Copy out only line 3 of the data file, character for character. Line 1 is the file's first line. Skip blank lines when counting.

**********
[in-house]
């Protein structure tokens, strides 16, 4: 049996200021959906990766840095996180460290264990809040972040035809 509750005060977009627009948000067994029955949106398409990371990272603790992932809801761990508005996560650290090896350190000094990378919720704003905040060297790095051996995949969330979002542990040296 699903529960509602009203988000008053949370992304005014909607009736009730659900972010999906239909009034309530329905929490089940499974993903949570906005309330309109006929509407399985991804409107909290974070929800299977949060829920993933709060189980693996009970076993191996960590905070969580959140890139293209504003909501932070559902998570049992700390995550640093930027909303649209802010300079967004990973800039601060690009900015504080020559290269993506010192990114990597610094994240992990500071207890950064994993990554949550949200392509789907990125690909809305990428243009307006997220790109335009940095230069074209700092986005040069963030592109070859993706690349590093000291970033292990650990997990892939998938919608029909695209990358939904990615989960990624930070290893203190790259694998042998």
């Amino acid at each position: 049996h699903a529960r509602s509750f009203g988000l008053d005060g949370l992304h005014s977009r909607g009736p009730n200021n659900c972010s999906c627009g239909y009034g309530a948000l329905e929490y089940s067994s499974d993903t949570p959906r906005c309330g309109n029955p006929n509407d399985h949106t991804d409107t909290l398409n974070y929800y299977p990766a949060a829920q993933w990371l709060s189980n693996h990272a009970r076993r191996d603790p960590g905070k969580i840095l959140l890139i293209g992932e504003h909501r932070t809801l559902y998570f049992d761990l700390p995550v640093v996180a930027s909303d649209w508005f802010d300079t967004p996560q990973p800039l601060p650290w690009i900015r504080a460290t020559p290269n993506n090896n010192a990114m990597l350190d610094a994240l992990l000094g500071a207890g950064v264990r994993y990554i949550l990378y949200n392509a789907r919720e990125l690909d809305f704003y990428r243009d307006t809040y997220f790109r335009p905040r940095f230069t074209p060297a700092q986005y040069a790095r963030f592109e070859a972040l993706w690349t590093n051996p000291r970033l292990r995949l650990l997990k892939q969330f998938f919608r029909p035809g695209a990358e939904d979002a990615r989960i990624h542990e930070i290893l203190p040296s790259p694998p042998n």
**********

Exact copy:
């Amino acid at each position: 049996h699903a529960r509602s509750f009203g988000l008053d005060g949370l992304h005014s977009r909607g009736p009730n200021n659900c972010s999906c627009g239909y009034g309530a948000l329905e929490y089940s067994s499974d993903t949570p959906r906005c309330g309109n029955p006929n509407d399985h949106t991804d409107t909290l398409n974070y929800y299977p990766a949060a829920q993933w990371l709060s189980n693996h990272a009970r076993r191996d603790p960590g905070k969580i840095l959140l890139i293209g992932e504003h909501r932070t809801l559902y998570f049992d761990l700390p995550v640093v996180a930027s909303d649209w508005f802010d300079t967004p996560q990973p800039l601060p650290w690009i900015r504080a460290t020559p290269n993506n090896n010192a990114m990597l350190d610094a994240l992990l000094g500071a207890g950064v264990r994993y990554i949550l990378y949200n392509a789907r919720e990125l690909d809305f704003y990428r243009d307006t809040y997220f790109r335009p905040r940095f230069t074209p060297a700092q986005y040069a790095r963030f592109e070859a972040l993706w690349t590093n051996p000291r970033l292990r995949l650990l997990k892939q969330f998938f919608r029909p035809g695209a990358e939904d979002a990615r989960i990624h542990e930070i290893l203190p040296s790259p694998p042998n």